Latest phase of MH370 search gets interesting

On 3 November the Australian Transport Safety Bureau resumed the deep sea search for the lost Malaysia Airlines flight MH370 [but see update at end of story].

Refuelled, replenished and ready to go, the ATSB’s survey ship Fugro Discovery has arrived on station once more in the southern Indian Ocean (see footnote for an update).

For those seeking a reason to be optimistic following a discouraging 20 months of searching the ocean without a result, there is definite cause for renewed hope this time.

Since it began the search the ATSB has been scrupulously methodical, scanning the ocean floor within a long, slender curved rectangle that encompassed what became known as the “7th arc”. This is a long line on the earth’s surface established by vestigial radio responses from the fatal aircraft to Inmarsat satellites just as it was running out of fuel.

Theoretically the Boeing 777 could have come down anywhere close to it, but working with the aircraft’s last radar position the ATSB identified the arc sector where the aircraft could realistically have come down, and has searched almost all of the identified curve and its close vicinity.

Since it has now trawled almost all the 7th arc’s viable sector and not found the wreckage of MH370, there is not much more to search. Logic says they must be getting close.

But not only logic.

For those who doubted MH370 came down in the sea at all, the fact it did so was established in July when one of its flaperons was washed up on a beach on the Indian Ocean island of La Reunion. This fact was forensically confirmed more recently by the French air accident investigation agency BEA.

But there’s another reason for optimism: on 22 December last year Flightglobal published a mathematical/geometric calculation by Boeing 777 captain Simon Hardy, also a mathematician, which indicates precisely where, according to his calculations, MH370 came down.

The search sector that Fugro Discovery has just begun to trawl encompasses Hardy’s predicted position for MH370. His recent refinements to the aircraft’s final descent profile put it at S39 22′ 46″ E087 06′ 20″. He adds, however, that depending on how long the aircraft floated, the main wreck could have drifted some time before sinking, and even during the descent could have travelled laterally. At this location he would expect to see mainly “some moveable aerodynamic surfaces, like the missing part of the flaperon that we already have, and parts of slats and flaps and maybe even the RAT [ram air turbine].”

This could be said to be the last chance for the search under present estimated criteria, because 777 performance dictates that the aircraft could not have flown further than this extreme southern end of the 7th-arc-defined potential ditching area.

Anyone who has published material on the web knows that it may receive praise, but it will certainly receive criticism. The impressive fact about Hardy’s mathematics is that, despite hundreds of thousands of hits on the article containing his calculations, nobody has been able to blow a hole in them.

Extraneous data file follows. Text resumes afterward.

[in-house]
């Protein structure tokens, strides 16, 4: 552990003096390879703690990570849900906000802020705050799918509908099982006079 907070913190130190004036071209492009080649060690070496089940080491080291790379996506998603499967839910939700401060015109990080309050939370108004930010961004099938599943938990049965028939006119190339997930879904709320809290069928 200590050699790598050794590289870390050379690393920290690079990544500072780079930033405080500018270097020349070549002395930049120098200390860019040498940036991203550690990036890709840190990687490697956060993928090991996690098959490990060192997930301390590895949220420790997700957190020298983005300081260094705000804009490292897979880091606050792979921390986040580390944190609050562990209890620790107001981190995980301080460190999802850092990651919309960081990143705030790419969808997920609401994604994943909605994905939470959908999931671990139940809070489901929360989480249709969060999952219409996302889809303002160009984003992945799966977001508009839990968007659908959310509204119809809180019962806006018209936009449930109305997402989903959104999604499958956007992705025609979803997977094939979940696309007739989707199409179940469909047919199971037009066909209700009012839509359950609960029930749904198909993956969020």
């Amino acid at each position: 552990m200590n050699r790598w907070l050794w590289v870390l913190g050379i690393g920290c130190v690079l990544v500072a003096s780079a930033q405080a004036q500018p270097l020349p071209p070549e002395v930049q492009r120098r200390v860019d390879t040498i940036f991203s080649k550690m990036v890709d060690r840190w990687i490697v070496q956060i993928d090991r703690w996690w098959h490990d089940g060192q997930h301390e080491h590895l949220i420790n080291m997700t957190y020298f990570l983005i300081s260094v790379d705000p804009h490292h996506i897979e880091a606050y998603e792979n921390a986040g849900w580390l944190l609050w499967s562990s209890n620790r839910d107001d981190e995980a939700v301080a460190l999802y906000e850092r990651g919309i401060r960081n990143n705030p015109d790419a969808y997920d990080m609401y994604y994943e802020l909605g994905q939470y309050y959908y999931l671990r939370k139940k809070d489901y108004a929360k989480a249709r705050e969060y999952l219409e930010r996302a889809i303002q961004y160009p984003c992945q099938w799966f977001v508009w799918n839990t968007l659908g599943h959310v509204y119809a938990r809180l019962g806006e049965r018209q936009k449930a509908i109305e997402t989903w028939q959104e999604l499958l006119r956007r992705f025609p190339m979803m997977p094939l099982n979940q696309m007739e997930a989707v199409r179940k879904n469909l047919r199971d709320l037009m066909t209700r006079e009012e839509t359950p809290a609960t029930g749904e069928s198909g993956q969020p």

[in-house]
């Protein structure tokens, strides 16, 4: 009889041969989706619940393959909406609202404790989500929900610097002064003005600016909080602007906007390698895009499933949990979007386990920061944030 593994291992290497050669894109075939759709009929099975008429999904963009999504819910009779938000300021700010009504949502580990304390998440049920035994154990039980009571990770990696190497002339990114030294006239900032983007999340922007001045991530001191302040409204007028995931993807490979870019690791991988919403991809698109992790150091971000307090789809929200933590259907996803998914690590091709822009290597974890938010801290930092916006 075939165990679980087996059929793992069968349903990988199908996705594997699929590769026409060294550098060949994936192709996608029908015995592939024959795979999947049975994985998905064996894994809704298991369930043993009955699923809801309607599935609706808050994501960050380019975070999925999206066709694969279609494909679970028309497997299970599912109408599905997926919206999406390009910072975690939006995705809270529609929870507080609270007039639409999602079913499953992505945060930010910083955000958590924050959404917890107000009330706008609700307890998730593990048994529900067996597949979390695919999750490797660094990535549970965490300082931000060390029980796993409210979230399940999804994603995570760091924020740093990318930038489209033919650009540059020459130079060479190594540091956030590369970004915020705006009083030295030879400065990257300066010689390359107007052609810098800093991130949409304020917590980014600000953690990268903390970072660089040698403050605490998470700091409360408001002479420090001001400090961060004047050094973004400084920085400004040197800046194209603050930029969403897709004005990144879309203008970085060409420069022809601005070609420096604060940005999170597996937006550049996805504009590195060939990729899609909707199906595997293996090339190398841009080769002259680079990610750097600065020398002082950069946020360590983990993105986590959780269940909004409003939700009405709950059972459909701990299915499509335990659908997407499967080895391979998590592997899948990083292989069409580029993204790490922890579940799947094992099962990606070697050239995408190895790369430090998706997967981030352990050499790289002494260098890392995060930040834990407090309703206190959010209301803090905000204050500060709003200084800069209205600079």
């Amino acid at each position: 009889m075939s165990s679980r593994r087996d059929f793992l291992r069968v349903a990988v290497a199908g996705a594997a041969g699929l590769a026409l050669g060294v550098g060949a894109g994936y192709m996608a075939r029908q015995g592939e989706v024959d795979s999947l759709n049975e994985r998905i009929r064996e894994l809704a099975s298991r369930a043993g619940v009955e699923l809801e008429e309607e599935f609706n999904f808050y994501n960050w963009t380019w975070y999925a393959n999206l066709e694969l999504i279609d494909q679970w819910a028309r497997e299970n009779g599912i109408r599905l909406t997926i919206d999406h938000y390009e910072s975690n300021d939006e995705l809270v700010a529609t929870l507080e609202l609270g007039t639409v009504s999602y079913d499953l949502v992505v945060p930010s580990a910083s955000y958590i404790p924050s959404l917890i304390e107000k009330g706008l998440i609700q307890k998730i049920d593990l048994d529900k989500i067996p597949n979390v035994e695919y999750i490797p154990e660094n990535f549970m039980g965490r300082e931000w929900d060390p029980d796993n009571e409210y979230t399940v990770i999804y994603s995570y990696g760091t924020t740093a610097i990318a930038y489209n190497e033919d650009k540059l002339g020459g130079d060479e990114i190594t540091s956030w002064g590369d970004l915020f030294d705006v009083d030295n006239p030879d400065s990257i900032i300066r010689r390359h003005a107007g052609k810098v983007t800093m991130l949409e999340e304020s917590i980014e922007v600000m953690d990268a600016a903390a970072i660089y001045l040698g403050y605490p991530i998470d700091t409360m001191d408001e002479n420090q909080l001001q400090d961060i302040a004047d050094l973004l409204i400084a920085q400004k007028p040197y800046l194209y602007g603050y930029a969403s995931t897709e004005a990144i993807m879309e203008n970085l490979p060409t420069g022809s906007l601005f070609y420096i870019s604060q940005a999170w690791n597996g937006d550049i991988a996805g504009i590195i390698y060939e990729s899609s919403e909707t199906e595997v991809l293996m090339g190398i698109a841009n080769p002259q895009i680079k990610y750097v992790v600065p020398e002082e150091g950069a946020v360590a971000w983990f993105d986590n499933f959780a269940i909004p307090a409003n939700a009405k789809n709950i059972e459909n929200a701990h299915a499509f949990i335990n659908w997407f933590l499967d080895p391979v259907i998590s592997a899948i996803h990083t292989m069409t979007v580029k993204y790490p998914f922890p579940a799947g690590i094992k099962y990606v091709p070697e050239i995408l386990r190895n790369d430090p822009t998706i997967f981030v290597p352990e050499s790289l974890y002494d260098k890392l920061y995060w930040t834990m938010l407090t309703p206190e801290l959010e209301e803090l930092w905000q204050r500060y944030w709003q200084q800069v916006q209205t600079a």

By 3 December Fugro Discovery expects to have completed the search of the area containing, according to Hardy’s calculations, the wreck of MH370 and the remains of those who went down with it.

Hardy says he says he is excited about the next month’s search, having invested more than a year of mental and emotional energy into working out where MH370 flew, and why. He wants it found.

He’s not alone.

Watch this space for more on MH370.

LATE NEWS: On 5 November Fugro Discovery had to suspend the search and return to Fremantle, Western Australia, according to Australia’s Joint Agency Coordination Centre, because one of the crew developed suspected appendicitis.

UPDATE: Fugro Discovery was due to arrive back in the search area on 3 December.


MH370: all they have to do is look in the right place

The MH370 search has had a morale boost.

On 13 May the Australian Transport Safety Bureau revealed it had found wreckage on the seabed in the search area.

It wasn’t from the missing aeroplane, it was a shipwreck, but it proves the sonar kit they are using can find MH370 if they look in the right place.

One of the oceanic survey vessels, Fugro Equator, found small sonar contacts that looked like man-made equipment. Fugro Supporter was sent back to have a closer look using the autonomous underwater vehicle (AUV).

ATSB’s Peter Foley, Director of the Operational Search for MH370 said: “It’s a fascinating find, but it’s not what we’re looking for.

“Obviously, we’re disappointed that it wasn’t the aircraft, but we were always realistic about the likelihood. And this event has really demonstrated that the systems, people and the equipment involved in the search are working well. It’s shown that if there’s a debris field in the search area, we’ll find it.”

They’ve passed the sonar data to marine archaeologists who may have to search back many decades to work out which vessel it was because, from the debris, it looks as if it was a coal-burning ship.

Seabed wreckage 3,800m beneath the waves
Seabed wreckage 3,800m beneath the waves

But there’s more.

Remember Capt Simon Hardy, the Boeing 777 captain and mathematician who worked out where MH370 is most likely to be? Flightglobal published his calculations last December.

The ATSB called Hardy to meet them in Canberra on 15 May, and the plan was that he was to visit the survey ships in Fremantle on 20 May. This will all have happened by now. The ATSB have demanded that Hardy not disclose any discussions, although I can’t see what purpose secrecy would serve. Perhaps they just want to control the release of information themselves.

But now we know the AUV can detect even small debris, all we are waiting for is for them to find MH370.

It will just be interesting to see how close the MH370 wreck is to Hardy’s refined predictions, which he will have been sharing with the ATSB.